SAPHIRE occupancy is positively correlated with gene activity.
We next examined whether SAPHIRE localizes to active or inactive genes genome-wide. Here we compared SAPHIRE promoter occupancy with transcription of the downstream ORF. Promoters were defined as ~1-kb regions spanning positions −800 to +200 relative to the translation initiation codon, as our array resolution is ~250 bp. To ensure the proper attribution of SAPHIRE to a target gene, only single promoters were included in this analysis. SAPHIRE ChIP ratios for each tile were averaged for these single promoters and collated with their respective downstream genes for occupancy-expression correlations.
We then compared SAPHIRE occupancy to two different measures of gene activity, namely, steady-state mRNA levels and Pol II occupancy. For mRNA levels, expression profiling by microarray analysis was performed under the identical conditions utilized for SAPHIRE occupancy determinations, and the relative normalized fluorescence for the wild-type channel was used to quantify the relative amount of each transcript. Our unpublished data show that this measure is a generally accurate representation of transcript abundance. However, differences in hybridization efficiency can also affect the relative fluorescence of some transcripts with equal representation in the RNA pool. Therefore, we determined the genome-wide occupancy of RNA Pol II and used the average Pol II occupancy over the entire ORF of each gene as an alternative measure of the transcription rate. We found that SAPHIRE occupancy is strongly correlated with transcription when either Pol II occupancy or mRNA abundance is examined (Fig. and data not shown).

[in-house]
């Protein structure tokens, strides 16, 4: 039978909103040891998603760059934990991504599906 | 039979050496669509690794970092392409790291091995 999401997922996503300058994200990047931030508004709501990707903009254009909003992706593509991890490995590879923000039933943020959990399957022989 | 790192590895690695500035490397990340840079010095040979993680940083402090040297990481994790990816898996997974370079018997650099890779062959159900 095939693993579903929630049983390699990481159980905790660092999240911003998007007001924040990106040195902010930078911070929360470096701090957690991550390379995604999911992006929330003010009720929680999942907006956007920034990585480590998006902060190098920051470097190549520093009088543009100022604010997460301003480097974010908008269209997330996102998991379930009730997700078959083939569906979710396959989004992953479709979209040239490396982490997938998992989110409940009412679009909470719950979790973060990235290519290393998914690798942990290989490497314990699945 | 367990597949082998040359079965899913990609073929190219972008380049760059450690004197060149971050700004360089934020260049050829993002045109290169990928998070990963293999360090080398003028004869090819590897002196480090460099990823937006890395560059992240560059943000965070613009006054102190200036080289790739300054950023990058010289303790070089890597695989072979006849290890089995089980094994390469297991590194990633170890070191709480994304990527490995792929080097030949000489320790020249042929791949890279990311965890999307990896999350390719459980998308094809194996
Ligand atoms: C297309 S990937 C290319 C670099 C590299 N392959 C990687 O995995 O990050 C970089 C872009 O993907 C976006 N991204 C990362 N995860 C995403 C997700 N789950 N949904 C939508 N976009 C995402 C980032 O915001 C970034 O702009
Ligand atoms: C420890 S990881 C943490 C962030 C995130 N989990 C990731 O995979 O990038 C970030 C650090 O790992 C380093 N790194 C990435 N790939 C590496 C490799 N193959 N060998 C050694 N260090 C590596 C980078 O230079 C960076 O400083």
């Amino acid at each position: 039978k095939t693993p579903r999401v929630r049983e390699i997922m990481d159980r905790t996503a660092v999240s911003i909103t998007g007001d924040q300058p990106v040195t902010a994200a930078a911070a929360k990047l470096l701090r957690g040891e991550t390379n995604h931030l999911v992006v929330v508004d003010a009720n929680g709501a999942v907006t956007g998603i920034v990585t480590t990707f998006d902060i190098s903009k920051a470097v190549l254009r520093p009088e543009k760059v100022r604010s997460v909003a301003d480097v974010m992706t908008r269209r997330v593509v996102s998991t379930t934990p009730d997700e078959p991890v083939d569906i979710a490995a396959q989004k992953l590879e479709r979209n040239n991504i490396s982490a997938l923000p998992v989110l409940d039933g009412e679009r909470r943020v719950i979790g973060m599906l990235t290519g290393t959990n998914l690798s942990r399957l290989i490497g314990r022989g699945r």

The data presented in Fig. are useful for examining activity-occupancy relationships, but as they represent moving averages for many genes, they do not reveal how uniformly individual genes conform to this correlation. To examine this, we compared the distribution of SAPHIRE-occupied loci versus that of all loci to Pol II occupancy. Note that because only ORF class Pol II was examined (intergenic regions were omitted), the distribution curve does not center around zero Pol II occupancy (Fig. ). We found that most SAPHIRE targets are highly transcribed, as opposed to the small percentage of the total genome with a high transcription rate. Also, although a small number of SAPHIRE-occupied genes display somewhat less than the average amount of Pol II, we did not find SAPHIRE at any highly repressed promoters. Furthermore, we found that SAPHIRE targets represent only a fraction of all highly expressed genes (defined as genes with average Pol II ORF enrichment of ≥2.8-fold [log2 value, ≥1.5]) (Fig. ). One particularly large class which is notably deficient in SAPHIRE is the ribosomal protein genes, the most transcriptionally active Pol II gene class in the genome. If we removed this coordinately regulated class of genes from the analysis, SAPHIRE occupied a very significant fraction of the remaining highly transcribed genes (Fig. ). Intriguingly, the ribosomal protein genes share a cis promoter sequence specific to S. pombe, i.e., a homology D box, that is absent from most SAPHIRE targets. Thus, promoter architecture differences may determine whether an active gene recruits SAPHIRE.